Following the debacle Theresa Gattung departed as CEO. In her book Bird on a Wire she details the issues over choosing her successor. The internal candidate proposed that rather than bearing the cost of operational separation Telecom would be better off just going to structural separation. the Board, however, was convinced by the candidate from BT who said operational separation had gone swimmingly for them, and could for Telecom NZ.

The New Zealand Government however then moved on to a fibre to the home plan, and the Government's pre-condition for Telecom having any role in construction was the full structural separation. So now the BT bod is gone and a host of Gattung's staff are back running as CEO's Spark, Chorus and Crown Fibre Holdings (Moutter, Ratclliffe and Mitchell). Bruce Parkes is GM Resources Energy and Communications in the mega Ministry of Business, Innovation and Employment. Mark Verbiest is the Chair of Spark.

In Australia after the realisation that it was all too hard to structurally separate a half-owned Telstra, David Foreman and I noted that the time to achieve separation was when a new access network was built. The Labor policy framed by Tanner and Conroy always included achieving separation as a core policy objective. Unfortunately Telstra management didn't see it that way, with Sol Trujillo saying:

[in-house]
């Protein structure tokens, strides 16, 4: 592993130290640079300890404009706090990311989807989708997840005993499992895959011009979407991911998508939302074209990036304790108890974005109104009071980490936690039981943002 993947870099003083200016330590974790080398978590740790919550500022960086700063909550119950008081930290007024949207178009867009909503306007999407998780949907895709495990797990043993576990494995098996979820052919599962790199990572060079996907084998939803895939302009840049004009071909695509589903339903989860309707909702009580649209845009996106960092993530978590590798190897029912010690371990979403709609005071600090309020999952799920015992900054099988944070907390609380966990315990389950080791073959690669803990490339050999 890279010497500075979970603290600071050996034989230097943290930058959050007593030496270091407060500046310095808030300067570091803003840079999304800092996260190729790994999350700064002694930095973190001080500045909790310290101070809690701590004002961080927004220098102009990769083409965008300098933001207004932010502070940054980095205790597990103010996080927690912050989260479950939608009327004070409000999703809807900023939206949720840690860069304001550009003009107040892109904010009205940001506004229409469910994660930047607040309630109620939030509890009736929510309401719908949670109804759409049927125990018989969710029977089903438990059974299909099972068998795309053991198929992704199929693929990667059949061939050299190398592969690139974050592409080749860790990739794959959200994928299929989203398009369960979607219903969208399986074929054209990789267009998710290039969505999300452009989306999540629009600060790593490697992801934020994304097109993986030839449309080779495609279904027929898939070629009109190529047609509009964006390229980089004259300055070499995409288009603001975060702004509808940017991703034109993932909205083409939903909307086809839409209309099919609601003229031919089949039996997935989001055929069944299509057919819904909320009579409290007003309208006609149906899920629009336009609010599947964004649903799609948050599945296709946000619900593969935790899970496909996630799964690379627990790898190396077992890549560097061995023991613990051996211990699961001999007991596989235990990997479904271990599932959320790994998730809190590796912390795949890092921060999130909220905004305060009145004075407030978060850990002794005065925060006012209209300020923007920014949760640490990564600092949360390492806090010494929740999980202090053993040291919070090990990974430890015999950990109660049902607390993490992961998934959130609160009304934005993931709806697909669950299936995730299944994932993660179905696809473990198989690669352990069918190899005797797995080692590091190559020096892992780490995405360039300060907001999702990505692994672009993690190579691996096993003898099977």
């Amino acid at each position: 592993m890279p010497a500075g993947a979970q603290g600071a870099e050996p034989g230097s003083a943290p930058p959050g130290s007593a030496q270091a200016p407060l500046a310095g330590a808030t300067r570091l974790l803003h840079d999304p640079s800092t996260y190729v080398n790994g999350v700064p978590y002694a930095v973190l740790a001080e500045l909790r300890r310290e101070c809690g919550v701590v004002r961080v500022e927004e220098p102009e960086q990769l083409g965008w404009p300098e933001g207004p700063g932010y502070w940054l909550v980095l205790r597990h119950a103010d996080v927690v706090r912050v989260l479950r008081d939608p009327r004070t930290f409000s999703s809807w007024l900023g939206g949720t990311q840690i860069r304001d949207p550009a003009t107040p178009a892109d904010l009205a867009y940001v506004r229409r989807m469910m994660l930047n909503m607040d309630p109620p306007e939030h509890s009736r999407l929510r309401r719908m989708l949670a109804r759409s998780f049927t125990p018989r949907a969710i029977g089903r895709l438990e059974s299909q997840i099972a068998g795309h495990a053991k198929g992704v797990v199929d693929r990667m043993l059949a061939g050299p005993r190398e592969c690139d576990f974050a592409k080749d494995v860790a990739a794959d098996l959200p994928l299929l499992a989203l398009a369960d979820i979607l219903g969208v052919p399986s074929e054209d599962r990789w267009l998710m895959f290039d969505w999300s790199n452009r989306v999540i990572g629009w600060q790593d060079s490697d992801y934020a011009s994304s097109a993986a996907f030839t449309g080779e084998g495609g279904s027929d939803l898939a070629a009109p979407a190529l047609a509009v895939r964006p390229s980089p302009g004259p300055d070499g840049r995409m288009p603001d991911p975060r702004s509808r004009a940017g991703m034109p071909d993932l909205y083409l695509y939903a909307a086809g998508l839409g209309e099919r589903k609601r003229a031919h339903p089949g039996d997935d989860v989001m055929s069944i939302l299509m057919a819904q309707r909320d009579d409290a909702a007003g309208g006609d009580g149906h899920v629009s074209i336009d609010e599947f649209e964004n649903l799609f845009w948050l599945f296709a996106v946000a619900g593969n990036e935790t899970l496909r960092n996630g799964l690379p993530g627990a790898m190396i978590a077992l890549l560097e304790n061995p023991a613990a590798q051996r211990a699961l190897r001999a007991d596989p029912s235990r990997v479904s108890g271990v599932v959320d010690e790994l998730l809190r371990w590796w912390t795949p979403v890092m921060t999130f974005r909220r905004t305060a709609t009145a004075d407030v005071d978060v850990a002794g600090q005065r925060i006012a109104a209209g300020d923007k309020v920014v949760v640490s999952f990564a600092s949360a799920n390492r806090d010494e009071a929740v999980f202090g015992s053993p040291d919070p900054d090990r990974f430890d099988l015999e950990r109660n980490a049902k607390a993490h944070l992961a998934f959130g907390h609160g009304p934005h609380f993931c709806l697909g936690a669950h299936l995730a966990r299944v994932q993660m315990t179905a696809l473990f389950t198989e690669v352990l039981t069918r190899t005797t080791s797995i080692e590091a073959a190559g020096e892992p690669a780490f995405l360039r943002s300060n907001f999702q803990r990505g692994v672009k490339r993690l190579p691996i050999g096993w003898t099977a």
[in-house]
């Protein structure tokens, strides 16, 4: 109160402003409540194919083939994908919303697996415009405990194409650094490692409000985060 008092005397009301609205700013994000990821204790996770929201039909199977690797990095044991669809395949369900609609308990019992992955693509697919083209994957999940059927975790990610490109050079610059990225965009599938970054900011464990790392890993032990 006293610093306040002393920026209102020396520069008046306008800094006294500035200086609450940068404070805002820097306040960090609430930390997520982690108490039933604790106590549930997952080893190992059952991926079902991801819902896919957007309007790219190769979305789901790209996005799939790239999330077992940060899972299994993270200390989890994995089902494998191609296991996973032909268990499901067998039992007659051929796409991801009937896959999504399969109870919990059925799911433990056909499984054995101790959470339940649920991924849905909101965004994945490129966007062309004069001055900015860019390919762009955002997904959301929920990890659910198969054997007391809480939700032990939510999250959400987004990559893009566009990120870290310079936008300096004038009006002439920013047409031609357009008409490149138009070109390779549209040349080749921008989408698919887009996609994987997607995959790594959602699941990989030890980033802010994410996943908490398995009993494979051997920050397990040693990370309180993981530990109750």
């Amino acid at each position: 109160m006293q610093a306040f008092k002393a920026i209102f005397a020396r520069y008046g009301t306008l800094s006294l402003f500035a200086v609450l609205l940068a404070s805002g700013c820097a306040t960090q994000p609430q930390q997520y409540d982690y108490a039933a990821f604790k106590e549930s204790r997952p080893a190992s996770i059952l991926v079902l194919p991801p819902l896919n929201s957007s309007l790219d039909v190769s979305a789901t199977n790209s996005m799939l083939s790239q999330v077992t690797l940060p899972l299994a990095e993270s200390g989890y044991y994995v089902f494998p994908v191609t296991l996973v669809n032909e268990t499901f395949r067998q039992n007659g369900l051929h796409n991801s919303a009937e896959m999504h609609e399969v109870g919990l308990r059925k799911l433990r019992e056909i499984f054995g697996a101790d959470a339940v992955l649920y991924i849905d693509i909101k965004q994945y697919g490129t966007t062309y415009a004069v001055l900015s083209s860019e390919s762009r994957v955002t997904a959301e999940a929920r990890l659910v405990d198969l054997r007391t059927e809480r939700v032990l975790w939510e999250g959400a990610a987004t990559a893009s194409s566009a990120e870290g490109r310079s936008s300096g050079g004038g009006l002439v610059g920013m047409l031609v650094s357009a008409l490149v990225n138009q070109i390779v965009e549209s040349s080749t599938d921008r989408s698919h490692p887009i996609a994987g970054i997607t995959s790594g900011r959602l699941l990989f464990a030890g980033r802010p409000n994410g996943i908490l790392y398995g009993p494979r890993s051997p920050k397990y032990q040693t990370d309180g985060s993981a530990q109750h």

And let me make clear. To even contemplate the prospect of further separation while embarking on such a massive and complex project is ludicrous in the extreme. If further separation is part of the NBN, Telstra is simply not in a position to bid or to build. It is just not feasible - technically or financially - to do this other than in a fully integrated way.

And that, mind you was about an FTTN network, let alone FTTP.

History shows that with the move to FTTP that Telstra did concede (at the expense of a CEO). That the separation is prospective still agitates some providers, but telco policy is a long game.  It is somewhat fascinating to see Telstra aligned with its access seeker colleagues demanding that NBN Co make information available to all RSPs so that Telstra does not gain an advantage.

It is also worth noting that one of the big criticisms of Labor's approach was the claim that Telstra was best placed to construct the NBN - especially FTTN. But now we see that Telstra has not won any construction contracts in the new model. They have, quite simply and as expected, moved on to focus on being the best RSP in town.

It is also fascinating to see who the complainant is in the UK, Sky. Here in Australia News Ltd papers have always led the charge and particularly defended the Telstra position in 2007-08. Now it is a News subsidiary making the call in the UK for a review that could lead to structural separation.

This history has a lot more chapters to be written yet. Hopefully I'll get to chronicle some more.

Note: The Tanner paper "Reforming Telstra" does not appear to exist online anywhere. I may have a paper copy. Would love it if someone has a copy.
Update: A kind reader has sent me a copy of Tanner's paper - it is now here.